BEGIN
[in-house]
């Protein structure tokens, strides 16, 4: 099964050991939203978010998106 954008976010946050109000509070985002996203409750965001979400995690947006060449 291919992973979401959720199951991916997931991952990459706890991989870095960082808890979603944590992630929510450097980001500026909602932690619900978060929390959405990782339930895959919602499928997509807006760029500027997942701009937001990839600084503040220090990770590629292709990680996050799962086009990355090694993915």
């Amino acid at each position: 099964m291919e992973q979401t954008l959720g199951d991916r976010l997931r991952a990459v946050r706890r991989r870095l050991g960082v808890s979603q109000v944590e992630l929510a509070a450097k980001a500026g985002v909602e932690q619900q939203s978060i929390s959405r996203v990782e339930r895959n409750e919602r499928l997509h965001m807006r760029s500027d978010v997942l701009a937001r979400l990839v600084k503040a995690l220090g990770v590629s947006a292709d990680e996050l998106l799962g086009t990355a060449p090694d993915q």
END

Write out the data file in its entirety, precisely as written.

[in-house]
């Protein structure tokens, strides 16, 4: 099964050991939203978010998106 954008976010946050109000509070985002996203409750965001979400995690947006060449 291919992973979401959720199951991916997931991952990459706890991989870095960082808890979603944590992630929510450097980001500026909602932690619900978060929390959405990782339930895959919602499928997509807006760029500027997942701009937001990839600084503040220090990770590629292709990680996050799962086009990355090694993915």
């Amino acid at each position: 099964m291919e992973q979401t954008l959720g199951d991916r976010l997931r991952a990459v946050r706890r991989r870095l050991g960082v808890s979603q109000v944590e992630l929510a509070a450097k980001a500026g985002v909602e932690q619900q939203s978060i929390s959405r996203v990782e339930r895959n409750e919602r499928l997509h965001m807006r760029s500027d978010v997942l701009a937001r979400l990839v600084k503040a995690l220090g990770v590629s947006a292709d990680e996050l998106l799962g086009t990355a060449p090694d993915q």